One hint that Doubleday might be feeling nervous was that the book's publication date, originally planned for 2005, had been delayed repeatedly, and had just been delayed once more, to Dec. 26, 2007. Goldberg's publisher, Adam Bellow, insisted that the book's delays were attributable entirely to the extreme care being taken to get the history just right, and Goldberg himself, after stating on National Review's online chat-fest "The Corner" that he found me to be "a bore and a fairly nasty and humorless fellow," said the book was delayed only because "it's not done yet." My "assertion that the book's delayed for marketing reasons would be a flat-out lie if it weren't flat-out conjecture," Goldberg thundered.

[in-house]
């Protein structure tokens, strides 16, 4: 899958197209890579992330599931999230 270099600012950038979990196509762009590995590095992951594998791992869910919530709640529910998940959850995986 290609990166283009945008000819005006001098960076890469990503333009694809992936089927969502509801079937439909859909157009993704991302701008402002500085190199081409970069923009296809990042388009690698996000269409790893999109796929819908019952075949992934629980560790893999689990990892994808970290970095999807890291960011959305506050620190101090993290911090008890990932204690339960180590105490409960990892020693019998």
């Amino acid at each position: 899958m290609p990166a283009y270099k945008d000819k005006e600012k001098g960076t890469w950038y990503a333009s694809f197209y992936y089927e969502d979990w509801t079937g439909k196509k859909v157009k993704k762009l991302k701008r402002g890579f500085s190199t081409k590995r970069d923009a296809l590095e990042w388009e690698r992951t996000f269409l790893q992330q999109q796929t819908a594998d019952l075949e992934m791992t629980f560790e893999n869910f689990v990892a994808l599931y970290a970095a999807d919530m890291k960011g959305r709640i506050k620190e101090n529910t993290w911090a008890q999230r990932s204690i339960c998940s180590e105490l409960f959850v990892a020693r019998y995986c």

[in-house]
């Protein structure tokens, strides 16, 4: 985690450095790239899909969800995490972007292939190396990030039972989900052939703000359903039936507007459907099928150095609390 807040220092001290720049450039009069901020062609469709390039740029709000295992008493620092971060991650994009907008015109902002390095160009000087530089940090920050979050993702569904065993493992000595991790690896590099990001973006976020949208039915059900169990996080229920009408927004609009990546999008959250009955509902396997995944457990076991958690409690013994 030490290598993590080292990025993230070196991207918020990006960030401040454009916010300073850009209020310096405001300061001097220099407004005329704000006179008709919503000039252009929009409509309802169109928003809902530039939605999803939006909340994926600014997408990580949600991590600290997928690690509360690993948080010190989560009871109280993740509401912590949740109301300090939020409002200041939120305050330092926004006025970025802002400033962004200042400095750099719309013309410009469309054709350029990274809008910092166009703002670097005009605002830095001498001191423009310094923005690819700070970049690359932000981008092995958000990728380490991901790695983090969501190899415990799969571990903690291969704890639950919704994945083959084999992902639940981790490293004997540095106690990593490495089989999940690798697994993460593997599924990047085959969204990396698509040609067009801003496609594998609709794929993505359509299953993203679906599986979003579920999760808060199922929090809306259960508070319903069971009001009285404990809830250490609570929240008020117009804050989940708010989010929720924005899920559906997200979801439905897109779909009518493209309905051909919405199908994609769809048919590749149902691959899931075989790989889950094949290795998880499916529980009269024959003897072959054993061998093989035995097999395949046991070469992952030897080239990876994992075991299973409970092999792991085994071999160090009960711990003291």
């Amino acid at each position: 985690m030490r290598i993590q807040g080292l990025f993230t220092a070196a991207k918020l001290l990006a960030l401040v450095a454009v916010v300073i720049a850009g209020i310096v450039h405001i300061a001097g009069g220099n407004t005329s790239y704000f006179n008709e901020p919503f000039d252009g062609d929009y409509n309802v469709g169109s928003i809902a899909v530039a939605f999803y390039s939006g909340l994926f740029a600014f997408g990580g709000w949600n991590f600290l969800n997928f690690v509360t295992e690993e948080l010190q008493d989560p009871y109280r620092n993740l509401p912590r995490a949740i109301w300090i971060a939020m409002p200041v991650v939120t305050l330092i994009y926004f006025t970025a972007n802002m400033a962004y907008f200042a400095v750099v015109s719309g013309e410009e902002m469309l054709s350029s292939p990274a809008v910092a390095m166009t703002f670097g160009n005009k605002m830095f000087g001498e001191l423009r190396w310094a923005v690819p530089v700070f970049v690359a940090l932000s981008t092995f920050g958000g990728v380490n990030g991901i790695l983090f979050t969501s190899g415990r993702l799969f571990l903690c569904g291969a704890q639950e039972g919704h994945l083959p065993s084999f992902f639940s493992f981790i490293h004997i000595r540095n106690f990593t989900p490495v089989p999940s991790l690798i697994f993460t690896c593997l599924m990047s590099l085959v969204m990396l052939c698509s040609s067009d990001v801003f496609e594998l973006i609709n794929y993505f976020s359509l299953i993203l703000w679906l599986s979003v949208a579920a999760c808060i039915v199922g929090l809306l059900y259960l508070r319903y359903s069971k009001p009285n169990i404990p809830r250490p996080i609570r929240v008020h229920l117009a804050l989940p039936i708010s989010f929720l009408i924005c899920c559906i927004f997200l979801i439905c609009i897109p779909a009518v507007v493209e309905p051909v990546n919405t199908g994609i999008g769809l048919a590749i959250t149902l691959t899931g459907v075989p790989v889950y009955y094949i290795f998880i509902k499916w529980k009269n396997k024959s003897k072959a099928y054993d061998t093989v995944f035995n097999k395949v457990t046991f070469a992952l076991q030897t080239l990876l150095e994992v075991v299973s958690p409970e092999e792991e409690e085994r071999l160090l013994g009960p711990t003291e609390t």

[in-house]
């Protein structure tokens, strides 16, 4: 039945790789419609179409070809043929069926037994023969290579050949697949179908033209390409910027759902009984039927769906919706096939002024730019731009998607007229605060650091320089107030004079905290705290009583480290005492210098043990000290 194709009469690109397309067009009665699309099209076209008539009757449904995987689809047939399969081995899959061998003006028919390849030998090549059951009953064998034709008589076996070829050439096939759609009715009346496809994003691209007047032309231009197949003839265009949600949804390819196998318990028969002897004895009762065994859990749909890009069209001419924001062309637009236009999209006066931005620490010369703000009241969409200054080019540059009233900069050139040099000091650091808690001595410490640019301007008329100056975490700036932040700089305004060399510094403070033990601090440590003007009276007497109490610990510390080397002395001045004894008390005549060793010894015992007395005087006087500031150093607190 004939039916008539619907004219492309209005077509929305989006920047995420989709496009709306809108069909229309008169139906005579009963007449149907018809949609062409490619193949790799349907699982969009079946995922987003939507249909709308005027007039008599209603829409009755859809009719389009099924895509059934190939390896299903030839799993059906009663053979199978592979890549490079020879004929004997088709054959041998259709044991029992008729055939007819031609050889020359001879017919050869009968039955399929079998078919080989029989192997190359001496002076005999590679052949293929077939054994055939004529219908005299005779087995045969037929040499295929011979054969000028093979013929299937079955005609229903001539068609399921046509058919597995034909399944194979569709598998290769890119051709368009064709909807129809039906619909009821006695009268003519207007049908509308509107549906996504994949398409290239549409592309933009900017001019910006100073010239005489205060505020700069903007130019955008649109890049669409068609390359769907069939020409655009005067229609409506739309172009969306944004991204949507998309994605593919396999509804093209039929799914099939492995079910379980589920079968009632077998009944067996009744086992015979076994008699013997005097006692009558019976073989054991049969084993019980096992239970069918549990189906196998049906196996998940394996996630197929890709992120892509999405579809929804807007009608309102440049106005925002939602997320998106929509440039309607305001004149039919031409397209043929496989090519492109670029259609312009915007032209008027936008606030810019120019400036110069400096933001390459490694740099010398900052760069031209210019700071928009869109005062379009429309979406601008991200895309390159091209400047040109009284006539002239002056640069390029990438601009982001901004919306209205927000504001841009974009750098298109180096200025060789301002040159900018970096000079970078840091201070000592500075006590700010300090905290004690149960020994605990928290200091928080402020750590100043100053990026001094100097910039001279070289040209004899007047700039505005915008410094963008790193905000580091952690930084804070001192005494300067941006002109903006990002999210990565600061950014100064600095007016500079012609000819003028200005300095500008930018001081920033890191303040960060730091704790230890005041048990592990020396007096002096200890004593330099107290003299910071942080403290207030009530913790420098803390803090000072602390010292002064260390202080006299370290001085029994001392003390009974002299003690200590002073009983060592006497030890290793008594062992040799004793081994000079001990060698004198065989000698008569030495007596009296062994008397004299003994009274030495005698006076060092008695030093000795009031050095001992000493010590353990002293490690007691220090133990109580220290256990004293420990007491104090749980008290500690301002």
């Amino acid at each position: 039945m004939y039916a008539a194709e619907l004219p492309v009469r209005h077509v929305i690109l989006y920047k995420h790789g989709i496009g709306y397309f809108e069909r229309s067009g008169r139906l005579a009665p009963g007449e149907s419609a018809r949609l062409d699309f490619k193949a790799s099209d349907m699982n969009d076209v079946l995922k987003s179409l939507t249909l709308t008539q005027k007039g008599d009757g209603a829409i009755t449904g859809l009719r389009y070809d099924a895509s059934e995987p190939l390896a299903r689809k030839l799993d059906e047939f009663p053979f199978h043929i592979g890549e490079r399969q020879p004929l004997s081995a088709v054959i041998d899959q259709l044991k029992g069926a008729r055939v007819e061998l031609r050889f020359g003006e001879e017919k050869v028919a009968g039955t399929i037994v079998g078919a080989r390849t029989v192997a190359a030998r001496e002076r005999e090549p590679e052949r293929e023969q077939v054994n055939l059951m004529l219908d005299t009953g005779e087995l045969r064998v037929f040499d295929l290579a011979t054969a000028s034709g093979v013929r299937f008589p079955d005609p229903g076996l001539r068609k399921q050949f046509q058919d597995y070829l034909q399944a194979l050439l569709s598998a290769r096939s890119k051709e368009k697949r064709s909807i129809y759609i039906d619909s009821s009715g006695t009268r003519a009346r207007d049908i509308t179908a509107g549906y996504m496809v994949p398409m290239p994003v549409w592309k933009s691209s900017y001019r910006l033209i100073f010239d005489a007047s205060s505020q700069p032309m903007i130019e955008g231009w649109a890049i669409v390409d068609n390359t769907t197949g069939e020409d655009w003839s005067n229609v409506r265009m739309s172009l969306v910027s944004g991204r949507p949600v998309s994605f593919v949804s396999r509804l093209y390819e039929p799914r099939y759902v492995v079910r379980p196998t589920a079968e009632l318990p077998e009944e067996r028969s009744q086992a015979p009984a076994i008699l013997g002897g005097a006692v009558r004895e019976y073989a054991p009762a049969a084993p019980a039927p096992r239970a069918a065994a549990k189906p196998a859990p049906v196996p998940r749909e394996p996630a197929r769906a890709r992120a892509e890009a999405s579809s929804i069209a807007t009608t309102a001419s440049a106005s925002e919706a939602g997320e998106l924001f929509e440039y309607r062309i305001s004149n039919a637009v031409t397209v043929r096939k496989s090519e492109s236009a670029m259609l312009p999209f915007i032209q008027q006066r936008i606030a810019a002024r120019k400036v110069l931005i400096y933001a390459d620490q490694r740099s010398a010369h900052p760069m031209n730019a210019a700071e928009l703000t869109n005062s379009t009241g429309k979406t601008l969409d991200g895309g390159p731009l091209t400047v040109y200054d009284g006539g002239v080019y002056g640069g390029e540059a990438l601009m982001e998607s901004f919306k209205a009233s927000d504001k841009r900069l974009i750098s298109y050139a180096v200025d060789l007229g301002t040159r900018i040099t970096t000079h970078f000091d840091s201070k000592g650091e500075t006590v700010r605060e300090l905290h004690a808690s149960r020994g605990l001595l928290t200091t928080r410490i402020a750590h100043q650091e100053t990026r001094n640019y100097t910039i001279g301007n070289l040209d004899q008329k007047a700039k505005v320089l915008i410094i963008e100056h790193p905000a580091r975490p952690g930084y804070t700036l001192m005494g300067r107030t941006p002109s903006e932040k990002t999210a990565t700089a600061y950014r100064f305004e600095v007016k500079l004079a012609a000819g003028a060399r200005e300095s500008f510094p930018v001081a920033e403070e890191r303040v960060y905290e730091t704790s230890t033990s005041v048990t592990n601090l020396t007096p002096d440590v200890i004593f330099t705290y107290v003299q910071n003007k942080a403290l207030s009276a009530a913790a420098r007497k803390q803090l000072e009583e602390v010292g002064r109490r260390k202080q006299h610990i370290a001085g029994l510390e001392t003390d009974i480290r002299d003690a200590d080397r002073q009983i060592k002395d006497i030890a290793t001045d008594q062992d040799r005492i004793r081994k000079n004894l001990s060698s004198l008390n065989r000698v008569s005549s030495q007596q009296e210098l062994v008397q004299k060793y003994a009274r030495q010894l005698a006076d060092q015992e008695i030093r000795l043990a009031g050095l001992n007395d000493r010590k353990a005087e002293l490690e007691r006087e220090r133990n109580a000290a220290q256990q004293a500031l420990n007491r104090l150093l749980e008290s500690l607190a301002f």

What Bellow and Goldberg said didn't strike me as necessarily inconsistent with what I'd written. I could well envision that the extreme care to which Bellow referred might include frantic tweaking of tone to make Goldberg sound less like Ann Coulter and more like David Brooks. But whatever the reason for the delay, the marketing plan for Goldberg's book has been altered since I last wrote, and the direction has been away from Coulterism. A book's subtitle is part of a book's marketing, is it not? Ladies and gentlemen, the subtitle has been changed. Gone is The Totalitarian Temptation From Mussolini to Hillary Clinton. Now the subtitle is The Totalitarian Temptation From Hegel to Whole Foods. This is undeniably kinder, gentler, and less political. But it isn't necessarily more truthful.